Climate Change Expected to Lead to Rise in Lyme Disease
Rising temperatures contribute to more ticks and greater availability of hosts
FRIDAY, Nov. 16, 2018 (HealthDay News) -- Rising temperatures are expected to increase the number of cases of Lyme disease in the United States by more than 20 percent by mid-century, according to a study published online Oct. 24 in the Canadian Journal of Infectious Diseases and Medical Microbiology.
Igor Dumic, M.D., from the Mayo Clinic in Rochester, Minnesota, and Edson Severnini, Ph.D., from Carnegie Mellon University in Pittsburgh, examined the relationship between climatic variables and the reported incidence of Lyme disease in 15 states that contribute to more than 95 percent of reported cases within the Unites States. Specifically, data were analyzed for 468 U.S. counties from high-incidence states with annual data available for 2000 through 2016.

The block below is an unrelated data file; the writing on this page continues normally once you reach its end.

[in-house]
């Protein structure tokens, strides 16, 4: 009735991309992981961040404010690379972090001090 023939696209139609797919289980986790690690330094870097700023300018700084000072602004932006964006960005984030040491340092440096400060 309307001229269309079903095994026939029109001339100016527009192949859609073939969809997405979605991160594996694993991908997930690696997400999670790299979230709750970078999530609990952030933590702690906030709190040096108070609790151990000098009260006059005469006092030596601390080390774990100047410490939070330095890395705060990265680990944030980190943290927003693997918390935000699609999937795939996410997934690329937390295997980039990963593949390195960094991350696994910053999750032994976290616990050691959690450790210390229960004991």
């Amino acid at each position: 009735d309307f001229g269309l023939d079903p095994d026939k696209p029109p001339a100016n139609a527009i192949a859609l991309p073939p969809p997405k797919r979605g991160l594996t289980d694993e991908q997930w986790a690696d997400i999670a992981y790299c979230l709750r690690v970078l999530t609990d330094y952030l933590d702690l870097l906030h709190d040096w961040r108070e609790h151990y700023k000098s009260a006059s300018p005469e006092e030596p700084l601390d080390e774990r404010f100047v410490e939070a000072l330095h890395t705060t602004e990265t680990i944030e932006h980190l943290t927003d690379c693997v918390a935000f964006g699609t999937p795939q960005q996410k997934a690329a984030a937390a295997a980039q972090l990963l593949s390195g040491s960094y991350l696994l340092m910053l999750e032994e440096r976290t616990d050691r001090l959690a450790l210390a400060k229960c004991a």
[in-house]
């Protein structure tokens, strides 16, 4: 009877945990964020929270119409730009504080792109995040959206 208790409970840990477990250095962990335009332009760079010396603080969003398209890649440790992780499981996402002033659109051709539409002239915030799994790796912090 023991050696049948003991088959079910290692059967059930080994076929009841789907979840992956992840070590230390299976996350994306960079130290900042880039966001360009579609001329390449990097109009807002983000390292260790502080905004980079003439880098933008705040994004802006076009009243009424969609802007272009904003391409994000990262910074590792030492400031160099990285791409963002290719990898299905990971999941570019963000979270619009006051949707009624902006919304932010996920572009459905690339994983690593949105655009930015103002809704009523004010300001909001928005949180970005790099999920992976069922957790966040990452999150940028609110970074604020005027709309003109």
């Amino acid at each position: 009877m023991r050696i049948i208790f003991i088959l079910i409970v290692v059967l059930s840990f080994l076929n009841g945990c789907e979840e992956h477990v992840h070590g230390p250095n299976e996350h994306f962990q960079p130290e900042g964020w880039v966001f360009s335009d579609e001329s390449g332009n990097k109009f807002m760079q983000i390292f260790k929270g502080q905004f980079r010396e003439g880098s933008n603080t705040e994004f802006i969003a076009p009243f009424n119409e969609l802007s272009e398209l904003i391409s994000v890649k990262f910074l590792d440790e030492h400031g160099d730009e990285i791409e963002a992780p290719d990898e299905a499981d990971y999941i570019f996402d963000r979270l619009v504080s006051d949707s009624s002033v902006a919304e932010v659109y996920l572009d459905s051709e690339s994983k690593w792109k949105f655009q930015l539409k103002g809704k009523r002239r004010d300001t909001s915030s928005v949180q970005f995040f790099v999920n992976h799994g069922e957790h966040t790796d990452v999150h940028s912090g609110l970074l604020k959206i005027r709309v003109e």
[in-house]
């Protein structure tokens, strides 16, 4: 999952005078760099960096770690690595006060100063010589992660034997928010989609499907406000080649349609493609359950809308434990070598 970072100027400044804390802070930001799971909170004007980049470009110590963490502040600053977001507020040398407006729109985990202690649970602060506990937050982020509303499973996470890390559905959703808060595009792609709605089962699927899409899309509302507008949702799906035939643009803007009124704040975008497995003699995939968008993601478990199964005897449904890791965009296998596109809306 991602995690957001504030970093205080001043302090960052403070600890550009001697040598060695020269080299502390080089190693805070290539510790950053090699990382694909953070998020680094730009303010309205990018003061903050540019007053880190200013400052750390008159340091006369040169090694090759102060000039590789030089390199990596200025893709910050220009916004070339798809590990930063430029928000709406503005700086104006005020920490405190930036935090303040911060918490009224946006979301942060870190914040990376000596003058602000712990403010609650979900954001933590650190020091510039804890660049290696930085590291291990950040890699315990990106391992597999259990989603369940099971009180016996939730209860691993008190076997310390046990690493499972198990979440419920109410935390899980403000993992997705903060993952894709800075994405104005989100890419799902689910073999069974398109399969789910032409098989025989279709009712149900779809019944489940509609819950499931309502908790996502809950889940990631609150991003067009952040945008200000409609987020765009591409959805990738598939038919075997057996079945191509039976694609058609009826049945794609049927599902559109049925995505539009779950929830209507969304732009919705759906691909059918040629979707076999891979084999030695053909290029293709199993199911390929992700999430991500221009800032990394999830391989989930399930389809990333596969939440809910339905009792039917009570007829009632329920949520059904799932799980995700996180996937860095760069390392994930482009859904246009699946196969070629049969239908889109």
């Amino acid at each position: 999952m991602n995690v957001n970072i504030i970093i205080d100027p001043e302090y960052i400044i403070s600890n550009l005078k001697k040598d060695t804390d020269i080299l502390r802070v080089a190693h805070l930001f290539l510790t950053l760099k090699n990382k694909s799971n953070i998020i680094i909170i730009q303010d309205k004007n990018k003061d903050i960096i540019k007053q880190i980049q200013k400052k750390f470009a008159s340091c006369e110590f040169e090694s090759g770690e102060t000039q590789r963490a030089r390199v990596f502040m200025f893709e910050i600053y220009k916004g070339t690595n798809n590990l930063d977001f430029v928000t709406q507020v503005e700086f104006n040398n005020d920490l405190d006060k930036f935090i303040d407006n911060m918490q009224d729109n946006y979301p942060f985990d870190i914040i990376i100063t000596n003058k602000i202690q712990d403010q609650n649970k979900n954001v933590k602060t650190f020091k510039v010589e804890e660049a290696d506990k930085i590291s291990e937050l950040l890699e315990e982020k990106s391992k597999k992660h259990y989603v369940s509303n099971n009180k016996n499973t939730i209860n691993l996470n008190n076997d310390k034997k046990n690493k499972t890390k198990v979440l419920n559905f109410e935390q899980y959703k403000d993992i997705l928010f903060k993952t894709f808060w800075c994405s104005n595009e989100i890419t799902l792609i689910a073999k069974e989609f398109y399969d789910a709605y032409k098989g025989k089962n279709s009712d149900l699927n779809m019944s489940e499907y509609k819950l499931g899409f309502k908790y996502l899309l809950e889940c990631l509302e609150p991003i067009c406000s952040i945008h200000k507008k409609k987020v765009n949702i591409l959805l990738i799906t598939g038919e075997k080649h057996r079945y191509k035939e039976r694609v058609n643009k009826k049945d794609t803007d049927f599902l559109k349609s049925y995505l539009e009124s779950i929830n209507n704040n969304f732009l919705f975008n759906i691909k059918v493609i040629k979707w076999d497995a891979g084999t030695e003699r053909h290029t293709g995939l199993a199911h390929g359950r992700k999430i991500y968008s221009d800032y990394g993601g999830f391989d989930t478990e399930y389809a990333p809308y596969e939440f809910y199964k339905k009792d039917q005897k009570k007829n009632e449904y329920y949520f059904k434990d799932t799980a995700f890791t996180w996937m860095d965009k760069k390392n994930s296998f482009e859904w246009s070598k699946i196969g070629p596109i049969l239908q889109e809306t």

The researchers observed sizable impacts of temperature on the incidence of Lyme disease. Results indicate an inverted U-shaped relationship, consistent with patterns of tick survival and host-seeking behavior. For each 2-degree Celsius increase in annual average temperature (based on projections from the latest U.S. National Climate Assessment), there is a predicted 20 percent increase in the number of Lyme disease cases in the United States during the coming decades.
"These findings may help improving preparedness and response by clinicians, public health professionals, and policy makers, as well as raising public awareness of the importance of being cautious when engaging in outdoor activities," the authors write.